Keywords: taxation, education, innovation, labour market, productivity, R&D, fiscalité, marchés du travail, innovation, éducation
    JEL: E24 F21 G3 H2 I2 J24 K2 L26 L33 O3
    Date: 2015–07–15
  11. By: Matthew F. Cancian; Michael W. Klein
    Abstract: We show a statistically significant and quantitatively meaningful decline in the quality of commissioned officers from 1980 to 2014 as measured by the scores of Marine officers on the General Classification Test (GCT), using data obtained from a Freedom of Information Act request. This test has been shown to be a good predictor of success in the military. This result differs from the widely-studied increase in the quality of enlisted personnel since 1973 when conscription ended and the All-Volunteer Force (AVF) began. We consider a range of possible causes for this decline. We focus on the fact that, during this period, Marine officers had to have a four-year college degree and there has been an expansion of the pool of young Americans in college. We find that other factors, such as the increasing diversity of the pool of incoming officers, have not contributed in any meaningful way to the decline in average annual GCT scores.
    JEL: H56 J4
    Date: 2015–07
  12. By: Christopher Cotton (Queen's University); Cheng Li (Mississippi State University)
    Abstract: We develop a model of policymaking in which a politician decides how much expertise to acquire or how informed to become about issues before interest groups engage in monetary lobbying. For a range of issues, the policymaker prefers to remain clueless about the merits of reform, even when acquiring expertise or better information is costless. Such a strategy leads to intense lobbying competition and larger political contributions. We identify a novel benefit of campaign finance reform, showing how contribution limits decrease the incentives that policymakers have to remain uninformed or ignorant of the issues on which they vote.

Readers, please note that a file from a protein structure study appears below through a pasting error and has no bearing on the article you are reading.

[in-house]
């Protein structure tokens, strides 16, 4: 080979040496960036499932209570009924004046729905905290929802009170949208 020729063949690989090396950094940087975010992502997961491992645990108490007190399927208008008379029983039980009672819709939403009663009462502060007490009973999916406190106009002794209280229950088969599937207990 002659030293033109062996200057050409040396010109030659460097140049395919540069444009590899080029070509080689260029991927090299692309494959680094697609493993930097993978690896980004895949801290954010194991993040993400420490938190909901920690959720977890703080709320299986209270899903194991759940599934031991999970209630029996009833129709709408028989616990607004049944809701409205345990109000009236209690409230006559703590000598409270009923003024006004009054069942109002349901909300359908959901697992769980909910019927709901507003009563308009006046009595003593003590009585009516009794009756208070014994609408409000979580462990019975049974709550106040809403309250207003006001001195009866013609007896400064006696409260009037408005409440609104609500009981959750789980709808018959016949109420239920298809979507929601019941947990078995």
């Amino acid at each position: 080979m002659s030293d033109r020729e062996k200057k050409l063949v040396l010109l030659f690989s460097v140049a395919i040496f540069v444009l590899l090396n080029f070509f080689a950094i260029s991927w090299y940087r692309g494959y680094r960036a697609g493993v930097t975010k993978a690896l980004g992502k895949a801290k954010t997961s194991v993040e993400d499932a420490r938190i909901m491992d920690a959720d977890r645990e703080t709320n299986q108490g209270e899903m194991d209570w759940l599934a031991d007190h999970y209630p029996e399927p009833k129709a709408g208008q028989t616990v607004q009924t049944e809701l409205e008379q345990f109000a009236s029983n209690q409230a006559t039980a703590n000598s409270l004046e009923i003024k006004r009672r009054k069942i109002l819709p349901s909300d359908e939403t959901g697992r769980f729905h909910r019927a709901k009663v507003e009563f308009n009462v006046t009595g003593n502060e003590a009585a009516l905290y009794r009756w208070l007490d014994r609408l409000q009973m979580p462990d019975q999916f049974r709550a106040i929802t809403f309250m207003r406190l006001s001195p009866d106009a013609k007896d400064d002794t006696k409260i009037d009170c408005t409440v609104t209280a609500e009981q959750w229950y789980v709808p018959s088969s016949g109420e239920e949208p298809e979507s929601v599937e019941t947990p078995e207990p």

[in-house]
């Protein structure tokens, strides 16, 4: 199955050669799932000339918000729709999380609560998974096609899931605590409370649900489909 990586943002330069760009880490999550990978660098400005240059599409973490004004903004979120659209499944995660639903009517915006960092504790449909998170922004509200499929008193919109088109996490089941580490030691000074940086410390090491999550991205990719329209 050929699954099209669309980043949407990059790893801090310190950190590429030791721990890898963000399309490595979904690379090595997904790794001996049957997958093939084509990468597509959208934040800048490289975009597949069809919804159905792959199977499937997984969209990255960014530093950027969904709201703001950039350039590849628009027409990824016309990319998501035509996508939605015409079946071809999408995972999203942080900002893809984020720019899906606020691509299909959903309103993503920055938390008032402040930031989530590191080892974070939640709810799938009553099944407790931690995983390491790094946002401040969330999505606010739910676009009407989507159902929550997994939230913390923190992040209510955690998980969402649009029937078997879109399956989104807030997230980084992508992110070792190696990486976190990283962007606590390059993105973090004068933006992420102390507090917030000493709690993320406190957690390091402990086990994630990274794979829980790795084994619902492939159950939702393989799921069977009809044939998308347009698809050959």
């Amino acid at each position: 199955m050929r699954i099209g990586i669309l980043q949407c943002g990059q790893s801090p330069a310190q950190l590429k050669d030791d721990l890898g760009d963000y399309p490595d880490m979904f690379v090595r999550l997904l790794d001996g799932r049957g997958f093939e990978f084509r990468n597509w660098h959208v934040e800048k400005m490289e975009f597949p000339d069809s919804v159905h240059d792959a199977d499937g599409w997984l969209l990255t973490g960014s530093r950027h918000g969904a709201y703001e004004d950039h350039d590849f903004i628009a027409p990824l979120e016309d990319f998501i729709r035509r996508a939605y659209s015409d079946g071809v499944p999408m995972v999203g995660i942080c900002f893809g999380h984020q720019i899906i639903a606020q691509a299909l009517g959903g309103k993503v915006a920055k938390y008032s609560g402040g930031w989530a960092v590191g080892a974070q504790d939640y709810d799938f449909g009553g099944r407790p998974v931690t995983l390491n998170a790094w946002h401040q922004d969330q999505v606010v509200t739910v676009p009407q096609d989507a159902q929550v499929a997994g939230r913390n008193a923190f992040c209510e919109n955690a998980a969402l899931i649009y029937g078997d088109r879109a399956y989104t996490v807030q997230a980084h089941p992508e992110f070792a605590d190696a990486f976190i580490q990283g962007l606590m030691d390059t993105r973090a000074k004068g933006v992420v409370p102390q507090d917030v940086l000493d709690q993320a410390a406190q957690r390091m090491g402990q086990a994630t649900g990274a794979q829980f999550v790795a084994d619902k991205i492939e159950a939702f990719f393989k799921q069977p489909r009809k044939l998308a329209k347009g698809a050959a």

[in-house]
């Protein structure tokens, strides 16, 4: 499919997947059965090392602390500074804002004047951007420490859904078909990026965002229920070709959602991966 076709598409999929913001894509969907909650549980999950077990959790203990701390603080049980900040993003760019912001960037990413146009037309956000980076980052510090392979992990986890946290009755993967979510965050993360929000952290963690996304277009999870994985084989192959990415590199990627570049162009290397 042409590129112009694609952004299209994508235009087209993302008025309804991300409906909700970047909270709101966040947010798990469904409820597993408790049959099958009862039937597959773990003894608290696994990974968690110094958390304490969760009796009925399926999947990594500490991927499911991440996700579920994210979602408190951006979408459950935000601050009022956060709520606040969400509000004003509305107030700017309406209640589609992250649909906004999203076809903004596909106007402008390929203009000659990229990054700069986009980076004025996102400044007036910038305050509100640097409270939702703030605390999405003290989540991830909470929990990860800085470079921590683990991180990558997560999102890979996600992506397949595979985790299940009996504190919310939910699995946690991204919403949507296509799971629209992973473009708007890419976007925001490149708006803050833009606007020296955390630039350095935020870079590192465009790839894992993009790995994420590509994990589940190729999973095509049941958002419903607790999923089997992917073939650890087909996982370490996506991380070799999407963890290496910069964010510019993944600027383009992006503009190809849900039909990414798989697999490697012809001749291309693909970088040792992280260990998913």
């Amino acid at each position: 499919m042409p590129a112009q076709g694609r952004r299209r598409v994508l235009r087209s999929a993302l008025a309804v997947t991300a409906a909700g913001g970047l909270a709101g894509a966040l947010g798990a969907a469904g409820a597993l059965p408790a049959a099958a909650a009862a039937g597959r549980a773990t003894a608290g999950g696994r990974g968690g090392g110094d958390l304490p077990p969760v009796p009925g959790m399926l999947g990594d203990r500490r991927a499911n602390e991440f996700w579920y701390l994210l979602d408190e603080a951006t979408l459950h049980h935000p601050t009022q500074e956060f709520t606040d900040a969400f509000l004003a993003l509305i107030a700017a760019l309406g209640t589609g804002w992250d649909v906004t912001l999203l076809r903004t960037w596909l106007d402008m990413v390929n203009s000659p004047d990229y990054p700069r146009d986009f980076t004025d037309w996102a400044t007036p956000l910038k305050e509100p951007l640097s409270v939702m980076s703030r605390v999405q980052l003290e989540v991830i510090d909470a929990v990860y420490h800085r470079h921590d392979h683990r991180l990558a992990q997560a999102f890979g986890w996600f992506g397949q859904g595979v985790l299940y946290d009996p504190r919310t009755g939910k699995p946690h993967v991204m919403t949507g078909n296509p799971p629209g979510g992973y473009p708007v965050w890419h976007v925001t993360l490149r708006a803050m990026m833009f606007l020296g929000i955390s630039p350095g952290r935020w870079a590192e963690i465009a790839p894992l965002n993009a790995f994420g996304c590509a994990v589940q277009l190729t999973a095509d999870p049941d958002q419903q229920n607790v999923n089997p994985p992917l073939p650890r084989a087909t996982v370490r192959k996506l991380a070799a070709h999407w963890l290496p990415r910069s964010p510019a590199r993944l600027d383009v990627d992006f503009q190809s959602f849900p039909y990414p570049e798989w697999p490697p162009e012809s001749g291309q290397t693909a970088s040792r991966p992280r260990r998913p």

Keywords: lobbying, strategic ignorance, campaign finance, rent seeking
    JEL: C72 D72
    Date: 2015–07
  13. By: Bradley L. Hardy (American University); Daniel Muhammad (District of Columbia Government); Rhucha Samudra (American University)
    Abstract: Using unique longitudinal administrative tax panel data for the District of Columbia (DC), we assess the combined effect of the DC supplemental earned income tax credit (EITC) and the federal EITC on poverty and income dynamics within Washington, DC, from 2001 to 2011. The EITC in DC merits investigation, as the DC supplement to the federal credit is the largest in the nation. The supplemental DC EITC was enacted in 2000, and has been expanded from 10 percent of the federal credit in 2001 to 40 percent as of 2009. To implement the study, we estimate least squares models with 0/1 dependent variables to estimate the likelihood of net-EITC income above poverty and near-poverty thresholds. We also estimate the likelihood of earnings growth and income stabilization from the EITC. To identify the effect of the EITC, we exploit variation in the EITC subsidy rate from 2008 to 2009, when an additional EITC bracket of 45 percent was added for workers with three or more dependent children, up from 40 percent in the previous year for workers with two or more children. We also estimate a model examining the impact of city-level changes to the EITC. The structure and richness of our data enable us to control for tax filer fixed effects, an important innovation from many previous EITC studies. Overall, we find that the combined EITC raises the likelihood of net-EITC income above poverty and near poverty by as much as 9 percent, with the largest consistent effects accruing to single-parent families.
    Keywords: Poverty, Social Welfare Policy, Tax Expenditures, Labor Supply
    JEL: I38 H24 J38
    Date: 2015–06